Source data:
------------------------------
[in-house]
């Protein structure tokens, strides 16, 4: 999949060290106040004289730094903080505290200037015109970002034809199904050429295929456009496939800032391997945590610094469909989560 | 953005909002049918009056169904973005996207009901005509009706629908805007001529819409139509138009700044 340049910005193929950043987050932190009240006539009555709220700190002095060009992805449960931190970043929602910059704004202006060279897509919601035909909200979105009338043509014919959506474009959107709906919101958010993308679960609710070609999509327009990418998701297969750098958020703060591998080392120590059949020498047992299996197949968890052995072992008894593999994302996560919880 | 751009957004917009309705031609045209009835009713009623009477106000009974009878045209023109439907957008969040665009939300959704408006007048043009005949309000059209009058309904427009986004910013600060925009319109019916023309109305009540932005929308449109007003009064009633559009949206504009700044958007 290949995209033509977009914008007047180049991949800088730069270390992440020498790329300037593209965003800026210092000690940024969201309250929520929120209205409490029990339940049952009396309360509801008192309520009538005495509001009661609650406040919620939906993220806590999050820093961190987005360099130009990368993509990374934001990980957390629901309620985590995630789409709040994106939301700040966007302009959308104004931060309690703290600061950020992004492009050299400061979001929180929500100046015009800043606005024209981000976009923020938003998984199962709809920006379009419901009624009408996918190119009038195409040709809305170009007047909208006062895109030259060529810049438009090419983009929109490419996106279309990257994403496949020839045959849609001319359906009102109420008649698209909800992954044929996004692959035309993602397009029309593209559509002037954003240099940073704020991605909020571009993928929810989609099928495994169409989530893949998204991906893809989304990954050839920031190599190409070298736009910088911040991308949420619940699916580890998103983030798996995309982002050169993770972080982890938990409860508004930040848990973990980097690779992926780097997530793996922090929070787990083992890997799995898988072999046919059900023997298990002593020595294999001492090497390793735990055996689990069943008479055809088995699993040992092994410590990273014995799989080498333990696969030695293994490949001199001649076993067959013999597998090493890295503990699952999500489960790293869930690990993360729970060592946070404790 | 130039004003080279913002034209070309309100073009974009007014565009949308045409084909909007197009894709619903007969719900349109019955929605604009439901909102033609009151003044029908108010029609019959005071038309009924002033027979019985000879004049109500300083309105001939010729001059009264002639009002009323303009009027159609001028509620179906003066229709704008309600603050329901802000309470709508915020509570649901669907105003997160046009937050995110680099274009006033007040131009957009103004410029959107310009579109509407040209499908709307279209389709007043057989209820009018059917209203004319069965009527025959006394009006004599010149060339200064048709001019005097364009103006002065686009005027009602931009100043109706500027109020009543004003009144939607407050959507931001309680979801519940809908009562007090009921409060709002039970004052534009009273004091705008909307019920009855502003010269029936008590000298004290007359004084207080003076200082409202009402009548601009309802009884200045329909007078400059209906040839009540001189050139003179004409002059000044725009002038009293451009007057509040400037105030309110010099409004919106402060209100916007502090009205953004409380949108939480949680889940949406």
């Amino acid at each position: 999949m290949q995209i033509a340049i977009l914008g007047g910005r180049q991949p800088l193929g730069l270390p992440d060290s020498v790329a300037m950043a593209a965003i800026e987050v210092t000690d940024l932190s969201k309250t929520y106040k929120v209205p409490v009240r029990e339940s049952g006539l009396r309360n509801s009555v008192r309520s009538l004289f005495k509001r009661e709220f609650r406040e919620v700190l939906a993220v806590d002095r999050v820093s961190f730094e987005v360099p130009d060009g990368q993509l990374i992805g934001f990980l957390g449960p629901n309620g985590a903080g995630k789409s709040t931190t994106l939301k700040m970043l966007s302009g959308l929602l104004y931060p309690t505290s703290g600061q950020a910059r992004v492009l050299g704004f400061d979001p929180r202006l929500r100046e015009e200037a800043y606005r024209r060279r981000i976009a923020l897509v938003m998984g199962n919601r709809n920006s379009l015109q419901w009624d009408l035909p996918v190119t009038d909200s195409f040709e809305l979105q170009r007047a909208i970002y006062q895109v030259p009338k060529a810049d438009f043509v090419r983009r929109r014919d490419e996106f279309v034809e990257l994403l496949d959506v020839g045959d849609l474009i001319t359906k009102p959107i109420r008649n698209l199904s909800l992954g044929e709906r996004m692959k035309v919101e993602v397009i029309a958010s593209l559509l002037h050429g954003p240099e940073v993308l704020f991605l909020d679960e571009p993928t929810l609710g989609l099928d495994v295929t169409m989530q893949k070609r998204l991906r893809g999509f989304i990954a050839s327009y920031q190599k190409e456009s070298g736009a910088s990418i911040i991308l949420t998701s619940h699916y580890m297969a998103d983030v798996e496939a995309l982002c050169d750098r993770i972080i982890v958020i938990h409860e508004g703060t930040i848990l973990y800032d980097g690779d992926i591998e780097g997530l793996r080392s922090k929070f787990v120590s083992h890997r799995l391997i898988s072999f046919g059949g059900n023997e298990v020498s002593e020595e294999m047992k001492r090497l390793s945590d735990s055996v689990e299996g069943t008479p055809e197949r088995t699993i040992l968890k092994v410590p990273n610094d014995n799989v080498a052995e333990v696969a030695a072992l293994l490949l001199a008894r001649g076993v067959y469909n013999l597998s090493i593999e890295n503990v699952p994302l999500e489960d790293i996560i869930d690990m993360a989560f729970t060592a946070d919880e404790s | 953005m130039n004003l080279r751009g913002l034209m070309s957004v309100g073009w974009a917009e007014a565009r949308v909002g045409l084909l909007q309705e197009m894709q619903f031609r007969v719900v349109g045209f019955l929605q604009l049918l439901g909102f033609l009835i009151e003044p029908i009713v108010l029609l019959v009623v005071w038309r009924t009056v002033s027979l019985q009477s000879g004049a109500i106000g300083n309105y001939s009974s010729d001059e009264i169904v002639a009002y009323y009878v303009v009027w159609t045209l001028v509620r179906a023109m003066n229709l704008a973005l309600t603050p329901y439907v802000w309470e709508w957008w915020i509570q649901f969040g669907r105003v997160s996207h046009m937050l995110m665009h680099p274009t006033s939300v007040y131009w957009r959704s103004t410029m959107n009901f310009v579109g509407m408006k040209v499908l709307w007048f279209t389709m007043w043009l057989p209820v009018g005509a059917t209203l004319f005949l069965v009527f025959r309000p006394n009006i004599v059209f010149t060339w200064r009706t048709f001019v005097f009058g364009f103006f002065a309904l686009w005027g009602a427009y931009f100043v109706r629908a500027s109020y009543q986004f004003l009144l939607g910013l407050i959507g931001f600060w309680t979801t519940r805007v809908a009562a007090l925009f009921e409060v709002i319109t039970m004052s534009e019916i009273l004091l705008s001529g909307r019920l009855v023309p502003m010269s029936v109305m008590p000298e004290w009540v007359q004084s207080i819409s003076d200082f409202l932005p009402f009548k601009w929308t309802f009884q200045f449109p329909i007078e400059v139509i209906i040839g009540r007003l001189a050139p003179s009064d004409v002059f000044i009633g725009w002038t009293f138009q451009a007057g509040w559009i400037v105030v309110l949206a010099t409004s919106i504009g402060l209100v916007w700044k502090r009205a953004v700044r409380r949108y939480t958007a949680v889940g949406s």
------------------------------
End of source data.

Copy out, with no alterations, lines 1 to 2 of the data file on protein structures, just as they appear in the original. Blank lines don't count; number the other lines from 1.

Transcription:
[in-house]
């Protein structure tokens, strides 16, 4: 999949060290106040004289730094903080505290200037015109970002034809199904050429295929456009496939800032391997945590610094469909989560 | 953005909002049918009056169904973005996207009901005509009706629908805007001529819409139509138009700044 340049910005193929950043987050932190009240006539009555709220700190002095060009992805449960931190970043929602910059704004202006060279897509919601035909909200979105009338043509014919959506474009959107709906919101958010993308679960609710070609999509327009990418998701297969750098958020703060591998080392120590059949020498047992299996197949968890052995072992008894593999994302996560919880 | 751009957004917009309705031609045209009835009713009623009477106000009974009878045209023109439907957008969040665009939300959704408006007048043009005949309000059209009058309904427009986004910013600060925009319109019916023309109305009540932005929308449109007003009064009633559009949206504009700044958007 290949995209033509977009914008007047180049991949800088730069270390992440020498790329300037593209965003800026210092000690940024969201309250929520929120209205409490029990339940049952009396309360509801008192309520009538005495509001009661609650406040919620939906993220806590999050820093961190987005360099130009990368993509990374934001990980957390629901309620985590995630789409709040994106939301700040966007302009959308104004931060309690703290600061950020992004492009050299400061979001929180929500100046015009800043606005024209981000976009923020938003998984199962709809920006379009419901009624009408996918190119009038195409040709809305170009007047909208006062895109030259060529810049438009090419983009929109490419996106279309990257994403496949020839045959849609001319359906009102109420008649698209909800992954044929996004692959035309993602397009029309593209559509002037954003240099940073704020991605909020571009993928929810989609099928495994169409989530893949998204991906893809989304990954050839920031190599190409070298736009910088911040991308949420619940699916580890998103983030798996995309982002050169993770972080982890938990409860508004930040848990973990980097690779992926780097997530793996922090929070787990083992890997799995898988072999046919059900023997298990002593020595294999001492090497390793735990055996689990069943008479055809088995699993040992092994410590990273014995799989080498333990696969030695293994490949001199001649076993067959013999597998090493890295503990699952999500489960790293869930690990993360729970060592946070404790 | 130039004003080279913002034209070309309100073009974009007014565009949308045409084909909007197009894709619903007969719900349109019955929605604009439901909102033609009151003044029908108010029609019959005071038309009924002033027979019985000879004049109500300083309105001939010729001059009264002639009002009323303009009027159609001028509620179906003066229709704008309600603050329901802000309470709508915020509570649901669907105003997160046009937050995110680099274009006033007040131009957009103004410029959107310009579109509407040209499908709307279209389709007043057989209820009018059917209203004319069965009527025959006394009006004599010149060339200064048709001019005097364009103006002065686009005027009602931009100043109706500027109020009543004003009144939607407050959507931001309680979801519940809908009562007090009921409060709002039970004052534009009273004091705008909307019920009855502003010269029936008590000298004290007359004084207080003076200082409202009402009548601009309802009884200045329909007078400059209906040839009540001189050139003179004409002059000044725009002038009293451009007057509040400037105030309110010099409004919106402060209100916007502090009205953004409380949108939480949680889940949406």